“The detente is just unilateral,” she said, pointing to the 1,600 ballistic and cruise missiles China has aimed at Taiwan — 200 more than last year, according to a report by the ministry on the People’s Liberation Army that was submitted to the legislature last week.
Additional reporting by AFP and Jake Chung
LIABILITIES MULLED: New Taipei City Mayor Hou You-yi said Taipei would find out if the firm was legally registered, the guide was licensed and the weather was assessed The assets of Tian Da Local Nature Co are to be frozen after at least four people died after falling into the Beishi River (北勢溪) on an outing the company had organized on Saturday, the Taipei City Government said yesterday. Six people — two adults and four children — were washed away by a flash flood on the river in New Taipei City’s Hubaotan (虎豹潭) area. They were participating in a Nature Joy Camp outdoor activity with a group of 16 adults and 15 children led by a guide surnamed Su (蘇). As of 4:30pm yesterday, four of the missing had been
Taiwanese worked more hours than people in all but three other countries in the world last year, Ministry of Labor data showed. Singapore placed first in average hours worked among the 40 economies surveyed, with an average of 2,288 hours per worker last year, the data showed. The city-state was followed by Colombia with 2,172 hours — based on 2019 data — and Mexico with 2,124 hours, it showed. Taiwan came in fourth, with 2,021 hours, it showed. South Korean workers clocked the third-most hours in Asia, with 1,908 hours, followed by Japan with 1,598 hours, it showed. However, compared with 2019, the survey found
The US 7th Fleet yesterday confirmed that a US Navy ship transited the Taiwan Strait on Thursday and Friday. “The Arleigh Burke-class guided missile destroyer USS Dewey [DDG 105] conducted a Taiwan Strait transit in cooperation with Royal Canadian Navy [RCN] Halifax-class frigate, HMCS Winnipeg, October 14-15, 2021,” the US 7th Fleet said in a statement. “Dewey’s and Winnipeg’s transit through the Taiwan Strait demonstrates the commitment of the United States and our allies and partners to a free and open Indo-Pacific. Cooperation like this represents the centerpiece of our approach to a secure and prosperous region,” it added. The transit marked the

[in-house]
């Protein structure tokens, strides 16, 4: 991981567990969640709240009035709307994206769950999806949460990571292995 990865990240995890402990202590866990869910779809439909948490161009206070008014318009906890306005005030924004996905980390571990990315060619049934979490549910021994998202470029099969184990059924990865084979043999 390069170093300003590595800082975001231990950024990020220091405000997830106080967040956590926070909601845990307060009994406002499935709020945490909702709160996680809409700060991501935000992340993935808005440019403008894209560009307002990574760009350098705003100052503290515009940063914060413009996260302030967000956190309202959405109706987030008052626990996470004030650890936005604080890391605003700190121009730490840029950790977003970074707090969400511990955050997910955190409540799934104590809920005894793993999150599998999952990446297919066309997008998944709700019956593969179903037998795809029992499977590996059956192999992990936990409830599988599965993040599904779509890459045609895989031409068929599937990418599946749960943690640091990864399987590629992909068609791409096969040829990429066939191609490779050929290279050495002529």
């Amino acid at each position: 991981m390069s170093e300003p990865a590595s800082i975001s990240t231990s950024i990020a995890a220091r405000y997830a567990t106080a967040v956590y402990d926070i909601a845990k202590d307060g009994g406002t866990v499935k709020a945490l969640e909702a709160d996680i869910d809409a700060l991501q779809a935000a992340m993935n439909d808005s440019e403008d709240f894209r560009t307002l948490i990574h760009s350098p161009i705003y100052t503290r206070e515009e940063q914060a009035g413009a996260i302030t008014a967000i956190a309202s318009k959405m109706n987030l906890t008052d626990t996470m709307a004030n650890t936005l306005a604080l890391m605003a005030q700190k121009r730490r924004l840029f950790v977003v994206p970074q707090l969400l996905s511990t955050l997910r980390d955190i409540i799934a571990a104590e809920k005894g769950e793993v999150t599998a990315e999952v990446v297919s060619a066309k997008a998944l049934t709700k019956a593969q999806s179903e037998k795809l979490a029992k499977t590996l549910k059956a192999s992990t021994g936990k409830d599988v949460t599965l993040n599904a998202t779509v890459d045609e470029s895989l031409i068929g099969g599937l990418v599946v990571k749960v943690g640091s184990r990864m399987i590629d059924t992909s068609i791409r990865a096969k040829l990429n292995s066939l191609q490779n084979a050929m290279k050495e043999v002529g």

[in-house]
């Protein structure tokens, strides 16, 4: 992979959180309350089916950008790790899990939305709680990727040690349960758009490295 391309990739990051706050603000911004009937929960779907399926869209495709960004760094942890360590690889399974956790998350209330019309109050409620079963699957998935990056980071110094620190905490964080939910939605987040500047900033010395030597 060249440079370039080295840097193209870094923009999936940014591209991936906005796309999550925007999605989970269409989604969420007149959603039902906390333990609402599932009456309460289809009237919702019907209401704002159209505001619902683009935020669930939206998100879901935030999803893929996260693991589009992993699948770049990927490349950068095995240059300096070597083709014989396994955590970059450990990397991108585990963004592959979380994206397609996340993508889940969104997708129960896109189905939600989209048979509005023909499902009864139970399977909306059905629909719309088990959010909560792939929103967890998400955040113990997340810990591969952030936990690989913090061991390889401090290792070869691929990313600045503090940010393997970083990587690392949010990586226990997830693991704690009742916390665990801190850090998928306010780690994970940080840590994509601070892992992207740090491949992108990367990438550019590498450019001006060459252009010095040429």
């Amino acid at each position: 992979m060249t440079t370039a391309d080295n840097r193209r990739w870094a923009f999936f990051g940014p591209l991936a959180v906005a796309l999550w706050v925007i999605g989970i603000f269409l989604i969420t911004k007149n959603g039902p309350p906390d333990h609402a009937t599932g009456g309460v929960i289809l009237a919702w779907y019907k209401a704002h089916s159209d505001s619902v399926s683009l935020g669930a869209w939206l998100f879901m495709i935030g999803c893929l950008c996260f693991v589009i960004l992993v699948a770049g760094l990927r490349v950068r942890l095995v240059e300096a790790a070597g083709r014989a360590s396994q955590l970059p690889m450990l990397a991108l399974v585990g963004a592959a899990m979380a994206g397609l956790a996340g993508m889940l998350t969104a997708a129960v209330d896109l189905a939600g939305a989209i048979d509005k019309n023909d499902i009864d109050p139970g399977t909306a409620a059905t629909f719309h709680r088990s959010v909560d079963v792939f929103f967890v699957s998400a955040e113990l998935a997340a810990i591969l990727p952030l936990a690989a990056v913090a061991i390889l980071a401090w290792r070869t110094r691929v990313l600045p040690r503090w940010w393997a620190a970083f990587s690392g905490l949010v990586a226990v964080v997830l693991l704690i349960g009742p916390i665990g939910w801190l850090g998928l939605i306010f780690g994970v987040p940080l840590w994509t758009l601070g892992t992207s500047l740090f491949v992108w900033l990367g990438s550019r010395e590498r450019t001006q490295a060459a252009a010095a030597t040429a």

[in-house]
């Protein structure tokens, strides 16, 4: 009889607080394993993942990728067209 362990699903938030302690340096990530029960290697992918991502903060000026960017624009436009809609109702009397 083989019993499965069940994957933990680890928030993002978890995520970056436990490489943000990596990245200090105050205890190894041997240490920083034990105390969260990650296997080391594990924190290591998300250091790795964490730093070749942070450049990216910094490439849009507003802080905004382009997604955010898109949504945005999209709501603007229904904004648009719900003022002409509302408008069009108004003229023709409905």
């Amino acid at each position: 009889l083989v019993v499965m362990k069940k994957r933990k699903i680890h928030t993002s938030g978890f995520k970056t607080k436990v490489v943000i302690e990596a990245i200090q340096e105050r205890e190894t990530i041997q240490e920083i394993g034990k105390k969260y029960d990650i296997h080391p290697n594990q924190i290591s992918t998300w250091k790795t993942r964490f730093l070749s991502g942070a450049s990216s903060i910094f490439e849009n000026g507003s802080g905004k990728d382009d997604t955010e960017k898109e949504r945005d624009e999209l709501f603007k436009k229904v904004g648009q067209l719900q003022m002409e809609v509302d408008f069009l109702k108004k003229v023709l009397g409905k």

‘COUNTERPRODUCTIVE’: The German, French and Singaporean missions said that Taiwan’s COVID-19 restrictions are hindering local projects and business operations Several foreign missions in Taiwan have urged the government to ease its strict COVID-19 border controls, which they say are hurting in-person exchanges and business operations. The missions made the appeal in response to media inquiries on how the border controls have affected their respective countries’ exchanges with Taiwan, amid growing concerns voiced privately by Taiwan-based foreign offices and businesses regarding the restrictions. Taiwan has maintained strict entry requirements since March last year, generally prohibiting most arrivals except for citizens and foreign residents, while it has required those who enter the country to undergo a stringent 14-day quarantine. Although the rules have been